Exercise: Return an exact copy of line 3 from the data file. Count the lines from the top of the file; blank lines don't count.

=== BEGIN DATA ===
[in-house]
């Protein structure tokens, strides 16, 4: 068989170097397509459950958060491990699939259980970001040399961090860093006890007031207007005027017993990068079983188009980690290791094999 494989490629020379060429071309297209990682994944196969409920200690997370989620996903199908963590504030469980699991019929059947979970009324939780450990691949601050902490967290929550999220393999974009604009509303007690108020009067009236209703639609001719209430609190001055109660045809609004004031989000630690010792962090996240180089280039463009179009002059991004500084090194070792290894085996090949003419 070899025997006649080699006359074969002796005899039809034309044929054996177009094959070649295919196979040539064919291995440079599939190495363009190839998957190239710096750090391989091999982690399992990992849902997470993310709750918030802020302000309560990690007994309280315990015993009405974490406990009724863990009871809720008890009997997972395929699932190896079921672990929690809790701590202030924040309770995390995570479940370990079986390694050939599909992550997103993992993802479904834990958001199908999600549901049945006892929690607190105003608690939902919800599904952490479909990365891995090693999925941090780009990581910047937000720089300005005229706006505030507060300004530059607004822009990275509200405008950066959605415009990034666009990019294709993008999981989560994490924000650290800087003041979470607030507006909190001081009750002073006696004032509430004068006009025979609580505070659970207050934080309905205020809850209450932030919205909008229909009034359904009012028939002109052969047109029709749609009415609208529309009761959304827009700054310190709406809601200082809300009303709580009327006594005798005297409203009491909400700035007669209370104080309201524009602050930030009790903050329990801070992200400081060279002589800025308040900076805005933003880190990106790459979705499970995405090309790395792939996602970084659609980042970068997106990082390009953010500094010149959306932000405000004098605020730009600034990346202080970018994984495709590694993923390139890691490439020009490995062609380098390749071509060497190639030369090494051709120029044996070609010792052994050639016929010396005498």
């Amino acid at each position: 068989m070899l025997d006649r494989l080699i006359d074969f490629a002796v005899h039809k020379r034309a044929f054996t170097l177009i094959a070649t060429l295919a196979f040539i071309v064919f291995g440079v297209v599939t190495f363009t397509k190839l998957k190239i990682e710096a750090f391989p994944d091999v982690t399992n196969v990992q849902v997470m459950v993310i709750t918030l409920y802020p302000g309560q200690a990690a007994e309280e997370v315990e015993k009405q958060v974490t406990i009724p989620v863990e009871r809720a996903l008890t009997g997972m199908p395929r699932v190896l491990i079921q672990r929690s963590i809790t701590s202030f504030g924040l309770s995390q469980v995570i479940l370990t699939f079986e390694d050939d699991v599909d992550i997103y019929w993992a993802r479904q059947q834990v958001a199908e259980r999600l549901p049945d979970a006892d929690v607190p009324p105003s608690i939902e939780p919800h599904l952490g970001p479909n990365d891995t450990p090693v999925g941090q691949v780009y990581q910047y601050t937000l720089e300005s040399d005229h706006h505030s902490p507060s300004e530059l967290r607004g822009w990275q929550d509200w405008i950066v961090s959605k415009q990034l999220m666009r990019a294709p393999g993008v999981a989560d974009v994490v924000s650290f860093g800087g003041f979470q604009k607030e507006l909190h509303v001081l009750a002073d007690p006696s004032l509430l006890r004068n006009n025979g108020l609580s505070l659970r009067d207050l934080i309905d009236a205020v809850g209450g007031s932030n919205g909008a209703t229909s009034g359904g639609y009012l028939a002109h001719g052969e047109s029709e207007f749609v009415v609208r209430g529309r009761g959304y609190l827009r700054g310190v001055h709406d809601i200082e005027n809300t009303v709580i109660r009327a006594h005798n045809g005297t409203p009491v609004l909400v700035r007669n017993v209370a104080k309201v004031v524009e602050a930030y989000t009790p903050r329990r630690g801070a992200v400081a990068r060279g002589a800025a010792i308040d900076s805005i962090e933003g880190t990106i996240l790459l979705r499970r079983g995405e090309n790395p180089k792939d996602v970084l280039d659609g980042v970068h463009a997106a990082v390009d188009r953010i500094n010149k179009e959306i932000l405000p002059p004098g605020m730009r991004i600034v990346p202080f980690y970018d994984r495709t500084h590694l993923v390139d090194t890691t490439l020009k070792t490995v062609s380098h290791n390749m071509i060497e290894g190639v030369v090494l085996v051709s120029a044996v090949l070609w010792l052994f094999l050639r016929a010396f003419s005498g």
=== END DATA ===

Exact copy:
């Amino acid at each position: 068989m070899l025997d006649r494989l080699i006359d074969f490629a002796v005899h039809k020379r034309a044929f054996t170097l177009i094959a070649t060429l295919a196979f040539i071309v064919f291995g440079v297209v599939t190495f363009t397509k190839l998957k190239i990682e710096a750090f391989p994944d091999v982690t399992n196969v990992q849902v997470m459950v993310i709750t918030l409920y802020p302000g309560q200690a990690a007994e309280e997370v315990e015993k009405q958060v974490t406990i009724p989620v863990e009871r809720a996903l008890t009997g997972m199908p395929r699932v190896l491990i079921q672990r929690s963590i809790t701590s202030f504030g924040l309770s995390q469980v995570i479940l370990t699939f079986e390694d050939d699991v599909d992550i997103y019929w993992a993802r479904q059947q834990v958001a199908e259980r999600l549901p049945d979970a006892d929690v607190p009324p105003s608690i939902e939780p919800h599904l952490g970001p479909n990365d891995t450990p090693v999925g941090q691949v780009y990581q910047y601050t937000l720089e300005s040399d005229h706006h505030s902490p507060s300004e530059l967290r607004g822009w990275q929550d509200w405008i950066v961090s959605k415009q990034l999220m666009r990019a294709p393999g993008v999981a989560d974009v994490v924000s650290f860093g800087g003041f979470q604009k607030e507006l909190h509303v001081l009750a002073d007690p006696s004032l509430l006890r004068n006009n025979g108020l609580s505070l659970r009067d207050l934080i309905d009236a205020v809850g209450g007031s932030n919205g909008a209703t229909s009034g359904g639609y009012l028939a002109h001719g052969e047109s029709e207007f749609v009415v609208r209430g529309r009761g959304y609190l827009r700054g310190v001055h709406d809601i200082e005027n809300t009303v709580i109660r009327a006594h005798n045809g005297t409203p009491v609004l909400v700035r007669n017993v209370a104080k309201v004031v524009e602050a930030y989000t009790p903050r329990r630690g801070a992200v400081a990068r060279g002589a800025a010792i308040d900076s805005i962090e933003g880190t990106i996240l790459l979705r499970r079983g995405e090309n790395p180089k792939d996602v970084l280039d659609g980042v970068h463009a997106a990082v390009d188009r953010i500094n010149k179009e959306i932000l405000p002059p004098g605020m730009r991004i600034v990346p202080f980690y970018d994984r495709t500084h590694l993923v390139d090194t890691t490439l020009k070792t490995v062609s380098h290791n390749m071509i060497e290894g190639v030369v090494l085996v051709s120029a044996v090949l070609w010792l052994f094999l050639r016929a010396f003419s005498g």